• Psychology and Behavioural Sciences Database, which includes full-text journal articles on topics spanning emotional and behavioural sciences, psychiatry and psychology
    Library Services - social sciences
  • Map and directions


You'll be based at The Reg Vardy Centre, situated on the award-winning St Peter's riverside campus. The location benefits from dedicated library services and has superb transport links with the city centre and City Campus.

Entry requirements

Our typical offer is

  • GPA 3.0 or above from High School Diploma along with one of the following at the required grade - SAT I and SAT II, ACT or Advanced Placement

If your qualification is not listed above, please contact the Student Administration team at for further advice.

We also require three passes at GCSE grade C or above, which must include Mathematics and English Language, or an equivalent qualification, for example; a minimum of Level 2 Key Skills in Communication and Application of Number. If you have studied for a new GCSE for which you will be awarded a numerical grade then you will need to achieve a grade 4 or above.

If English is not your first language we will require an International English Language Testing System (IELTS) with an overall score of 6.0 and at least 5.5 or higher in each component: reading, writing, listening and speaking. An alternative approved Secure English Language Test (SELT) can also be considered if the applicant's element scores are equivalent to those required for IELTS.

It is essential that you have experience (voluntary or paid) in a community and/or youth work setting. This could include volunteering at weekends, evenings, or school/college holidays. You should clearly describe your experience in the personal statement section of your application. This will be discussed with you at an interview. As a guide most successful applicants will have experience lasting at least a year, though in some cases a shorter more intensive experience is sometimes acceptable.

Please note: all applicants are interviewed, even those who do not currently hold a level 3 qualification. This enables us to identify those people who have experience which may be equivalent to the above academic qualifications.

Students must have a satisfactory Enhanced Discloure Barring Service check in order to undertake placements.

Fees and finance

The annual fee for this course is £6,935 per 120 credits if you are from the UK or EU. This part-time course is not available to international students.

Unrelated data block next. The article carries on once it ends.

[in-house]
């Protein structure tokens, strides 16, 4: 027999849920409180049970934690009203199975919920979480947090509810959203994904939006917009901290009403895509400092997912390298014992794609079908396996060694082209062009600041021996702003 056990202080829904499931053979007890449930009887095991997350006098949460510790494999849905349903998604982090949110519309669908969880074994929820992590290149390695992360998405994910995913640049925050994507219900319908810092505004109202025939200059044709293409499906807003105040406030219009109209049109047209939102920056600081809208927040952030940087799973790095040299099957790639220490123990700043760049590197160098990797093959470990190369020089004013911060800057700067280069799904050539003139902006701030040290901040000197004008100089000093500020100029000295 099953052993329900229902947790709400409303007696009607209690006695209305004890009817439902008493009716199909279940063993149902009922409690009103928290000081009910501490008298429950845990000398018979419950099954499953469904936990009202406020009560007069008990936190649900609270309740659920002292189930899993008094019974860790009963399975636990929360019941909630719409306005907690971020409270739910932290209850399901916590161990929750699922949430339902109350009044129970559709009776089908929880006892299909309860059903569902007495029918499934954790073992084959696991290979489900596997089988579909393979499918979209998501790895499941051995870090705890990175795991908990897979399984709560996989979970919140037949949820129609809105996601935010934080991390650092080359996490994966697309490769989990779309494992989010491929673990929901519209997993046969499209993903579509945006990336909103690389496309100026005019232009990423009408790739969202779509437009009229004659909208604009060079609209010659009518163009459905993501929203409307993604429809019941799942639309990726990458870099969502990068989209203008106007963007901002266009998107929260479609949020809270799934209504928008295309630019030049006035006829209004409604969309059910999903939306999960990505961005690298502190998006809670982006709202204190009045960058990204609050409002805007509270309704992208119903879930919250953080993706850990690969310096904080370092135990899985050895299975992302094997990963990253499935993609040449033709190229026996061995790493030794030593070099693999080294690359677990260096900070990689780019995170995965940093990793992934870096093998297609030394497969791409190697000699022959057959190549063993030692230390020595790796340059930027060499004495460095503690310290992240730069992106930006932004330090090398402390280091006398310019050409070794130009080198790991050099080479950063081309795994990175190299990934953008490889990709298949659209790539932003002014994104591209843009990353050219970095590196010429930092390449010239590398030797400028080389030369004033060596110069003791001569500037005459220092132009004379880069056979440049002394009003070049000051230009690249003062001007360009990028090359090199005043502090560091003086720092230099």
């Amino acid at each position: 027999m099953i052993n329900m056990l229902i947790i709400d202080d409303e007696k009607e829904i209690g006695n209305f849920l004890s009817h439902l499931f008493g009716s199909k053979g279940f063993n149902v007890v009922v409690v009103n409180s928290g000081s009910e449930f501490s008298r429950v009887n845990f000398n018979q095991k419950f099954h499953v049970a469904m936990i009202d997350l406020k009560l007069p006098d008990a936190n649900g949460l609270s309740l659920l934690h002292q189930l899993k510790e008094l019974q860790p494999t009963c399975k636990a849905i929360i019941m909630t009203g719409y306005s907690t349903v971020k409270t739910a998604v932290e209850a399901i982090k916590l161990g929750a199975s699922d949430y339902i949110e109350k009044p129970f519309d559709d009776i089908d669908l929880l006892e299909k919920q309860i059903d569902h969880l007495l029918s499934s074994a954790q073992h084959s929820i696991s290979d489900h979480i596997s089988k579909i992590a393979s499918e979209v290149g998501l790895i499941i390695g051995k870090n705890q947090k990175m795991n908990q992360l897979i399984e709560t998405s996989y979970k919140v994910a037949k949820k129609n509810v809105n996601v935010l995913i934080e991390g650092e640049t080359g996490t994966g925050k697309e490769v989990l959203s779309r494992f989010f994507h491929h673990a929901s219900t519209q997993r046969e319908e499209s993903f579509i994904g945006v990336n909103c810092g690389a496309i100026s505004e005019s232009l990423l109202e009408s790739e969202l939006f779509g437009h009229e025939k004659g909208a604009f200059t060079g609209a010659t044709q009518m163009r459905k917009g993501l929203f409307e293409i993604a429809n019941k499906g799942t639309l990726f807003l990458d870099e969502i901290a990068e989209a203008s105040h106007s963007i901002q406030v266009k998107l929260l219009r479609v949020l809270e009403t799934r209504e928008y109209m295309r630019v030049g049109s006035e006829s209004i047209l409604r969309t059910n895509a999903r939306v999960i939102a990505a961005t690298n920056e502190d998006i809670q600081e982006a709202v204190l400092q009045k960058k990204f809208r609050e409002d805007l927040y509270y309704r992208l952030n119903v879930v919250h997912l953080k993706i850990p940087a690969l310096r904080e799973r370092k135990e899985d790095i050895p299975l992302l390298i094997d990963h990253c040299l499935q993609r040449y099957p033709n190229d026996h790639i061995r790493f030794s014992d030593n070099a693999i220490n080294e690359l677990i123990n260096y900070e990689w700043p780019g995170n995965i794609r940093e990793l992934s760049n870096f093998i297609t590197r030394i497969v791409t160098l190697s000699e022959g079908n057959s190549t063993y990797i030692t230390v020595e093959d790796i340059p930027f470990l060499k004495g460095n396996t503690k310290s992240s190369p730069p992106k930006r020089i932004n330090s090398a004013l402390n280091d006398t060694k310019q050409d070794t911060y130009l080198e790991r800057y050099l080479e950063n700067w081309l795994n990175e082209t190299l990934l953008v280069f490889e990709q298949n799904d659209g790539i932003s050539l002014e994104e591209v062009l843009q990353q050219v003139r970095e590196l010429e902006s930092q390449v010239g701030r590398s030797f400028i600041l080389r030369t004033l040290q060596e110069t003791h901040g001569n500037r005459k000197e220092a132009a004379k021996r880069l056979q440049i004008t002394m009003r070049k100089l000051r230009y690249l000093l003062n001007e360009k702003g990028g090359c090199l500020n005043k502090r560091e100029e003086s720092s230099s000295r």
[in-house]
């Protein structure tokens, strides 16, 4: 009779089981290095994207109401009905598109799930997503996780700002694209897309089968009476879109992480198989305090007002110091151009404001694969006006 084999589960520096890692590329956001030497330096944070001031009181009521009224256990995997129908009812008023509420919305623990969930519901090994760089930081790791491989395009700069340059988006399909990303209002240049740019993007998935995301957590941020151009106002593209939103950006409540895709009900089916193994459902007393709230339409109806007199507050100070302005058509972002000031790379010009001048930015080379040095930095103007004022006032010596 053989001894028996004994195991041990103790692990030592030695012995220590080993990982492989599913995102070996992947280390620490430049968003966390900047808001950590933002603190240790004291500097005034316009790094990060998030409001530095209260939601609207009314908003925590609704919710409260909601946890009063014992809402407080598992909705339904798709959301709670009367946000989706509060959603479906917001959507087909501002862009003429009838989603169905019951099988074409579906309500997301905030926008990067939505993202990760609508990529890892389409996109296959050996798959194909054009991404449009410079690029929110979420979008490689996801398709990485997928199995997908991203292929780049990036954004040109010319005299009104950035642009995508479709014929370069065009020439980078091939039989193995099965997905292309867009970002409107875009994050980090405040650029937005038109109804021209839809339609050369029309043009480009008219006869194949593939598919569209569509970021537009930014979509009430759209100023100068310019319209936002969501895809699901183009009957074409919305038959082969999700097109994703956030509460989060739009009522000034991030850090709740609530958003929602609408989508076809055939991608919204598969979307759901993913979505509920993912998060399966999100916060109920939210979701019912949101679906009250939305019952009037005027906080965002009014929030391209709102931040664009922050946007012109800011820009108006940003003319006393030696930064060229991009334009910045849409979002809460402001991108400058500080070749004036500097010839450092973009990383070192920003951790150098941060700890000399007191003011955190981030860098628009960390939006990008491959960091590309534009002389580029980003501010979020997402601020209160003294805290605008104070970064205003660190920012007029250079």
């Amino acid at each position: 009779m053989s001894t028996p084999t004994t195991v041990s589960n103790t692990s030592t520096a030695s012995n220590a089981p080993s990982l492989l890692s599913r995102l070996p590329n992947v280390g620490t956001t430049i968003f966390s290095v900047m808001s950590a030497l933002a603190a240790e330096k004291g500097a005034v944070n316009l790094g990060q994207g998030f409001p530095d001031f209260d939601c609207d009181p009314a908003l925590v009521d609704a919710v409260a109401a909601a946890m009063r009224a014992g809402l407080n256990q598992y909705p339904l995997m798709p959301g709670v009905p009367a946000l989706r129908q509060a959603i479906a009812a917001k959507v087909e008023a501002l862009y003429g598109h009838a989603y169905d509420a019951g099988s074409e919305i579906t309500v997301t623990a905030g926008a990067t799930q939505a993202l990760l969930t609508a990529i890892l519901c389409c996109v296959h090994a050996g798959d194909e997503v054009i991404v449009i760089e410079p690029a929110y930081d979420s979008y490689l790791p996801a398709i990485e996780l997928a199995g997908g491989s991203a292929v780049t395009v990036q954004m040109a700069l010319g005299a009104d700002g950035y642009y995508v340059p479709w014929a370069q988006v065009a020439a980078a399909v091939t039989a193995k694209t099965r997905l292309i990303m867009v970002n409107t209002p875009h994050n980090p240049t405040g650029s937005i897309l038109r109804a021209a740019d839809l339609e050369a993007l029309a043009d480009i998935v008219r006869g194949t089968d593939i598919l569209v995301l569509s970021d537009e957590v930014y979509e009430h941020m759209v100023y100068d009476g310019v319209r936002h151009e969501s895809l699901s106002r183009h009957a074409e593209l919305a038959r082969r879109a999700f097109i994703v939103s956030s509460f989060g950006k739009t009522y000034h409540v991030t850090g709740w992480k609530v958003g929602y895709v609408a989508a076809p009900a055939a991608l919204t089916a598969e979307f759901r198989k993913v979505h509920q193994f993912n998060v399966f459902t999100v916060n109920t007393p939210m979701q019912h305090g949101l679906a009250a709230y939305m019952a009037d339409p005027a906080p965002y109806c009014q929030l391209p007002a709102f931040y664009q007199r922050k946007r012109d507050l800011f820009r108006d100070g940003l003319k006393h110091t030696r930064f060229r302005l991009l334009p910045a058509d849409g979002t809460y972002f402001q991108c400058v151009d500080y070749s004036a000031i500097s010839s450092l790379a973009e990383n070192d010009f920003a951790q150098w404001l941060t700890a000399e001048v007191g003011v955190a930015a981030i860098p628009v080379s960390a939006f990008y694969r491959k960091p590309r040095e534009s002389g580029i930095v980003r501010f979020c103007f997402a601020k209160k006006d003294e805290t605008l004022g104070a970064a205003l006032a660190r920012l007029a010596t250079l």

If you are not sure whether you qualify as a UK, EU or international student, find out more in our Help and Advice article.

Take a look at the Your Finances section to find out about the scholarships and bursaries that may be available to you.

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This information was correct at the time of publication.

The Sir Tom Cowie Campus at St Peter's by night


Qualified Youth Workers are always in high demand. Many Youth Workers are employed by Local Authorities, who have a responsibility for the provision of youth work in their area. Youth Work opportunities are often in children’s services, or related areas such as housing, leisure, or arts.

As a qualified professional, you’ll be eligible for the higher levels of salary scales set by the Joint Negotiating Committee for Youth and Community Workers.

Centre for Applied Social Sciences

The University of Sunderland’s Centre for Applied Social Studies (CASS) regularly hosts visiting speakers, and it can be an excellent way to learn from the real-life experience of people who already have a strong track record in social policy.

CASS is the centre for applied social science research at the University, and you may find opportunities to collaborate with the academic team – particularly on areas relating to children, young people and families.


800 hours of placements

Community and youth work is a vocation, and it's important to learn from real-work based experience as well as from academic study. For this reason, work placements are an integral part of this degree. By the time you graduate you will have spent at least 800 hours in professional practice. As well as exposing you to a range of experiences and helping you understand the realities of community and youth work, placements are also an excellent way of establishing professional contacts for your career.

Meet the team